Courtship, Proposals and the Phonograph

The Phonograph's Role in the Steps Towards Matrimony


By Doug Boilesen, 2022

The phonograph's revolution included its participation in sometimes unexpected aspects of daily life. One of these areas was its involvement with courtship all the way up to the day of the wedding...or the day in court.

A machine that could record spoken words with unimpeachable veracity would naturally become part of popular culture and the humor of its time. Examples of the words of a participant being unknowingly recorded and then later played back as evidence of what had been said are numerous.

An early illustration of this was in Judge magazine, January 28, 1888 titled "Courtship of To-Day." Pictured in Grant E. Hamilton's lithograph are several new sources from "Modern Science" capable of documenting words and actions in ways never before available. Two Edison tinfoil phonographs are shown ready to record whatever is said. Telephones, two cameras, a stenographer, an illustrator, and a typesetter also await the suitor's next step.

Judge's warning is clear:

"Young men must be very careful how they trifle with the tender affections of the young maidens of today as Modern Science has come to their aid, and the way of the transgressor will be made hard for him!"

The Courtship of To-Day, Judge, January 28, 1888 (PM-0519)


The Chadron Democrat, Chadron, Nebraska February 2, 1888


Young Ladies' Anti-Breach of Promise Protective assocation, The Rushville Standard, June 21, 1889


Breach of Promise Series, postcard ca. 1908 (PM-0680)

Like the father capturing the proposal with his camera, the Phonograph can captivate “sounds, with or without the knowledge or consent of the source …” Thomas Edison, “The Phonograph and its Future”, 1878


Have you had your Phonograph taken yet? postcard ca. 1908 (PM-0235)


A Proposal by Gramophone, postcard ca.1905 (PM-0652)


An article in 1891 by Edward D. Easton titled "The Modern Talking Machine" enthusiastically noted the impact the phonograph would have for lovers communicating their thoughts when separated.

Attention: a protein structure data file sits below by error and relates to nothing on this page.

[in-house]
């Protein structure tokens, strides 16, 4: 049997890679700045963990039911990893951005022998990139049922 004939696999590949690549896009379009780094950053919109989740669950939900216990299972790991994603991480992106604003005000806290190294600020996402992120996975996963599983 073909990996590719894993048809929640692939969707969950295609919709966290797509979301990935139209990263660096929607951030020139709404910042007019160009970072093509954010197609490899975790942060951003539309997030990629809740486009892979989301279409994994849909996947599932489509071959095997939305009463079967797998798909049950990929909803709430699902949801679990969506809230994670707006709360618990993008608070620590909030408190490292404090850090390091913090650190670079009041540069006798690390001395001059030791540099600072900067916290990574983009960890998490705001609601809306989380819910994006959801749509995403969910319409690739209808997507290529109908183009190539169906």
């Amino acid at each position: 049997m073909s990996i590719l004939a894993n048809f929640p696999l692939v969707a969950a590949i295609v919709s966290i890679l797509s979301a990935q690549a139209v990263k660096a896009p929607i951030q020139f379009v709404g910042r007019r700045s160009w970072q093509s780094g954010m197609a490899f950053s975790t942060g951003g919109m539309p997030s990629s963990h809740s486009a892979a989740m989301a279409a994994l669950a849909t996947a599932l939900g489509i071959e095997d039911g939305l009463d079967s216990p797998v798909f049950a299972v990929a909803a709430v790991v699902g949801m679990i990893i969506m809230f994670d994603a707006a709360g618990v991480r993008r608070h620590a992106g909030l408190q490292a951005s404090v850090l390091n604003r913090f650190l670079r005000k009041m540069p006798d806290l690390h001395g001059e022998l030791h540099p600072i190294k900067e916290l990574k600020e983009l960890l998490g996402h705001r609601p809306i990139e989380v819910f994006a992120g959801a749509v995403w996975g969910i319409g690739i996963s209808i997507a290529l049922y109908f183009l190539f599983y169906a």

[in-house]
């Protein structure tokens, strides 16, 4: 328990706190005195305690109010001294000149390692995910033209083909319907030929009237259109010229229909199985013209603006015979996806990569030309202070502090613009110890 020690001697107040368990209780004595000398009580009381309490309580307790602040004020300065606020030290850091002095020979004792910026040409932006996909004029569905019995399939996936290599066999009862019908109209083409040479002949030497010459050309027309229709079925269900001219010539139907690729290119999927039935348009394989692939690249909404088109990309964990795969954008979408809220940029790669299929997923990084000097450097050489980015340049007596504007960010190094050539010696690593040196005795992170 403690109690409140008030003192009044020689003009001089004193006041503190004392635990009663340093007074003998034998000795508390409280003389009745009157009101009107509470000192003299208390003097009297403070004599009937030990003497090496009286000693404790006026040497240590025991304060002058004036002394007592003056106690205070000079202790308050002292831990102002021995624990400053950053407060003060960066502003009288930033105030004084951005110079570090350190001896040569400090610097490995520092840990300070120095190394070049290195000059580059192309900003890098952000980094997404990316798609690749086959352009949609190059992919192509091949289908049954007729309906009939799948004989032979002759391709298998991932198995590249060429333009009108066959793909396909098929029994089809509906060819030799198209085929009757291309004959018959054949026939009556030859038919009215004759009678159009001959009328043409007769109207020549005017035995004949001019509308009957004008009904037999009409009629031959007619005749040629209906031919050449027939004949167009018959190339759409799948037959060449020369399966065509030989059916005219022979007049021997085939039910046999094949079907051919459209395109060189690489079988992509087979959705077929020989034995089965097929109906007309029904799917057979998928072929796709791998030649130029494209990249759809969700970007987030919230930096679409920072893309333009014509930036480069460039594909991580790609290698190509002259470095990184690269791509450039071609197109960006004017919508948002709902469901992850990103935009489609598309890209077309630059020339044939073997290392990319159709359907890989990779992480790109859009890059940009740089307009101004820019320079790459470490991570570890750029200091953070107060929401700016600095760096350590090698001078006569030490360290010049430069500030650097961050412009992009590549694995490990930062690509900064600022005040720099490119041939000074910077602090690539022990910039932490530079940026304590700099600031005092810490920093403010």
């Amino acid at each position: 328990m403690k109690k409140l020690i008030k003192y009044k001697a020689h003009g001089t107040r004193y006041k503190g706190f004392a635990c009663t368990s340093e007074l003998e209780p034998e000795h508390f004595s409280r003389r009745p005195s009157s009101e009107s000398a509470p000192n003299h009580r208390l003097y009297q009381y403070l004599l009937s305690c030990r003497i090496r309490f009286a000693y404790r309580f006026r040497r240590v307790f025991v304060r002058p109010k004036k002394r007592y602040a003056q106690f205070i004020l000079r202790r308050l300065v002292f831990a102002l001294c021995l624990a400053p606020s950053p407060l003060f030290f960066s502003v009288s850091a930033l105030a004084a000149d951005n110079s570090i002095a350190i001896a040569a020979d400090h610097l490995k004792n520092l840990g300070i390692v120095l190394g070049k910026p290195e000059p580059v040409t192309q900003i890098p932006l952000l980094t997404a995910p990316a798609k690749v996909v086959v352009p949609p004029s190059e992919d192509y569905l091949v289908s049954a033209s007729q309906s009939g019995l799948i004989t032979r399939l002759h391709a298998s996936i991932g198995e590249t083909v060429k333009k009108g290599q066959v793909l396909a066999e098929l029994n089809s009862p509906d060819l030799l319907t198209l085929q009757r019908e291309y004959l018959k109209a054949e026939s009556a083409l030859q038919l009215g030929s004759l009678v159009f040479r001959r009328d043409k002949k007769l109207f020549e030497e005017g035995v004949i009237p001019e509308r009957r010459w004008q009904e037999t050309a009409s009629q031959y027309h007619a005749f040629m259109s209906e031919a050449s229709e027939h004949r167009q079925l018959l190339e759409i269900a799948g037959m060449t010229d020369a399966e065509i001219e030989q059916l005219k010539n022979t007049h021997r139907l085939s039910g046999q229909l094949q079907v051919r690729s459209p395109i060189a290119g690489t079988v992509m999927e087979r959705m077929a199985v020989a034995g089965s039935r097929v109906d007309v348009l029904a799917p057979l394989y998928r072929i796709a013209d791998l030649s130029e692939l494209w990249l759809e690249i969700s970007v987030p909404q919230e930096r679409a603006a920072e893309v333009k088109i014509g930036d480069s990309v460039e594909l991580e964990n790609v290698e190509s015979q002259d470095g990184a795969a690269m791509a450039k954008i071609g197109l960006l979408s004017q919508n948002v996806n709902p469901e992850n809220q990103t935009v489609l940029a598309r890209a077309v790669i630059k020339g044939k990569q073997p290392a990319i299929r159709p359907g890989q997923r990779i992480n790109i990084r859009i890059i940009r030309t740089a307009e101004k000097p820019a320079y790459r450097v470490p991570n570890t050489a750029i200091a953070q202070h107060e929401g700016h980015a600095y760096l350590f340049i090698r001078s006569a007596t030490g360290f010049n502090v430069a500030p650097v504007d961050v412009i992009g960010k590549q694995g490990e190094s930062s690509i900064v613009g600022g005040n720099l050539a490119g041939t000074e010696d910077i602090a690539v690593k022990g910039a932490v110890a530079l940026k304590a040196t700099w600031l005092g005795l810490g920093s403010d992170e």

The Phonogram, June-July, 1891


An Imaginative Proposal, postmarked 1909 (PM-0270)


A Leap Year Proposal, postcard ca. 1905 (PM-0266)


A Last Remembrance, Life Magazine, 1903 (FOTP PM-1208)

Even if an illustration wasn't included newspapers across the country repeated humor like the above for their local readers. The Gordon Journal in Gordon, Nebraska included "A Last Remembrance" in their September 11, 1903 newspaper (and credited Life).


Engagement Announcement

The following newspaper story reports how one engagement announcement in Leominster, Massachusetts in 1912 was performed using the phonograph.


The Nebraska State Democrat, May 16, 1912


The engagement is off. He was calling, and she pleasantly said: “I sang into a phonograph to-day.”

“Indeed,” he replied, innocently. “I suppose you broke the record.”

Humor of the Day, Longmont Ledger, January 29, 1904


Post Marriage

After marriage the phonograph would also be seen in popular culture as a potential participant (at least as a humourous subject).


Recording the words of a scolding wife for future use, postmarked 1908 (PM-0265)


Funeral for the wooer?

The following poem reveals the fate of man wooing another man's wife, both unaware that a phonograph had been hidden behind the door by the husband.

As reprinted by the Colorado Springs Gazette, September 21, 1878


The Proposal, spoken into a Phonograph - But did she become Mrs. Auguste Van Biene?

The Phonoscope, April 1897


DIVORCE and the Phonograph

The Phonoscope, December 1899




The following song was sung by Mr. Bass Kennedy on the 'Halls' in Scotland around 1900. It appeared in The Talking Machine Review, Issue No. 3, April 1970, pp. 81-82, and was contributed by William Gallacher.